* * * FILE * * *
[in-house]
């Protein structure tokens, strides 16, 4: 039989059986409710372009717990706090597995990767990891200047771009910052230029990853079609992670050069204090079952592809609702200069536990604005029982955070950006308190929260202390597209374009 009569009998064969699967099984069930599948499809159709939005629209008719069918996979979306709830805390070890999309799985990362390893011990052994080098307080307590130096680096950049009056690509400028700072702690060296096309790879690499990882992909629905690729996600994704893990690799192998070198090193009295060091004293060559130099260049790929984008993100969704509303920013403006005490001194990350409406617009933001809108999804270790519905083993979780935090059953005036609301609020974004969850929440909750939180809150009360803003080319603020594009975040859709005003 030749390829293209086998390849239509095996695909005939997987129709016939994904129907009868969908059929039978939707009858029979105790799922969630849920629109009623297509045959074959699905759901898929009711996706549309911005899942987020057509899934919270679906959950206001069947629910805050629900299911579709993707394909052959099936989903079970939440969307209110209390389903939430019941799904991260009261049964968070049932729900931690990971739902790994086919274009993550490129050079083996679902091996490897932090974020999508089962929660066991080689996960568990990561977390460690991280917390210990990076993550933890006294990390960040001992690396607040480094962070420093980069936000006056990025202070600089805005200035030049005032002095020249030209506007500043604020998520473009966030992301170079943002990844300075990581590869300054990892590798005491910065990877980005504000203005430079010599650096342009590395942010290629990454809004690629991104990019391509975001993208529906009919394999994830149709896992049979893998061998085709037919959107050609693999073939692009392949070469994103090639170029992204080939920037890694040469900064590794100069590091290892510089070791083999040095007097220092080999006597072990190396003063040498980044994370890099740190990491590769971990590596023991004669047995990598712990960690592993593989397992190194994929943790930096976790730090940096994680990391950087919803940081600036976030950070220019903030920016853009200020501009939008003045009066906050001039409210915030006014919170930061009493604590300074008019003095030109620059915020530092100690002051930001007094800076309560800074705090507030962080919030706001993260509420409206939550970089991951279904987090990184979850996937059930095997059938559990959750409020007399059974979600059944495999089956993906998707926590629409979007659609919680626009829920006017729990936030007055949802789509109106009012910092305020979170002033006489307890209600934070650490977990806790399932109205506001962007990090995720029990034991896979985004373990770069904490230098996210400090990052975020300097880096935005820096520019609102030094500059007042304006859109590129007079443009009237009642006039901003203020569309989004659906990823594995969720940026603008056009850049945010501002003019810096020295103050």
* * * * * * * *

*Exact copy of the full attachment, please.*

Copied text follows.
[in-house]
């Protein structure tokens, strides 16, 4: 039989059986409710372009717990706090597995990767990891200047771009910052230029990853079609992670050069204090079952592809609702200069536990604005029982955070950006308190929260202390597209374009 009569009998064969699967099984069930599948499809159709939005629209008719069918996979979306709830805390070890999309799985990362390893011990052994080098307080307590130096680096950049009056690509400028700072702690060296096309790879690499990882992909629905690729996600994704893990690799192998070198090193009295060091004293060559130099260049790929984008993100969704509303920013403006005490001194990350409406617009933001809108999804270790519905083993979780935090059953005036609301609020974004969850929440909750939180809150009360803003080319603020594009975040859709005003 030749390829293209086998390849239509095996695909005939997987129709016939994904129907009868969908059929039978939707009858029979105790799922969630849920629109009623297509045959074959699905759901898929009711996706549309911005899942987020057509899934919270679906959950206001069947629910805050629900299911579709993707394909052959099936989903079970939440969307209110209390389903939430019941799904991260009261049964968070049932729900931690990971739902790994086919274009993550490129050079083996679902091996490897932090974020999508089962929660066991080689996960568990990561977390460690991280917390210990990076993550933890006294990390960040001992690396607040480094962070420093980069936000006056990025202070600089805005200035030049005032002095020249030209506007500043604020998520473009966030992301170079943002990844300075990581590869300054990892590798005491910065990877980005504000203005430079010599650096342009590395942010290629990454809004690629991104990019391509975001993208529906009919394999994830149709896992049979893998061998085709037919959107050609693999073939692009392949070469994103090639170029992204080939920037890694040469900064590794100069590091290892510089070791083999040095007097220092080999006597072990190396003063040498980044994370890099740190990491590769971990590596023991004669047995990598712990960690592993593989397992190194994929943790930096976790730090940096994680990391950087919803940081600036976030950070220019903030920016853009200020501009939008003045009066906050001039409210915030006014919170930061009493604590300074008019003095030109620059915020530092100690002051930001007094800076309560800074705090507030962080919030706001993260509420409206939550970089991951279904987090990184979850996937059930095997059938559990959750409020007399059974979600059944495999089956993906998707926590629409979007659609919680626009829920006017729990936030007055949802789509109106009012910092305020979170002033006489307890209600934070650490977990806790399932109205506001962007990090995720029990034991896979985004373990770069904490230098996210400090990052975020300097880096935005820096520019609102030094500059007042304006859109590129007079443009009237009642006039901003203020569309989004659906990823594995969720940026603008056009850049945010501002003019810096020295103050």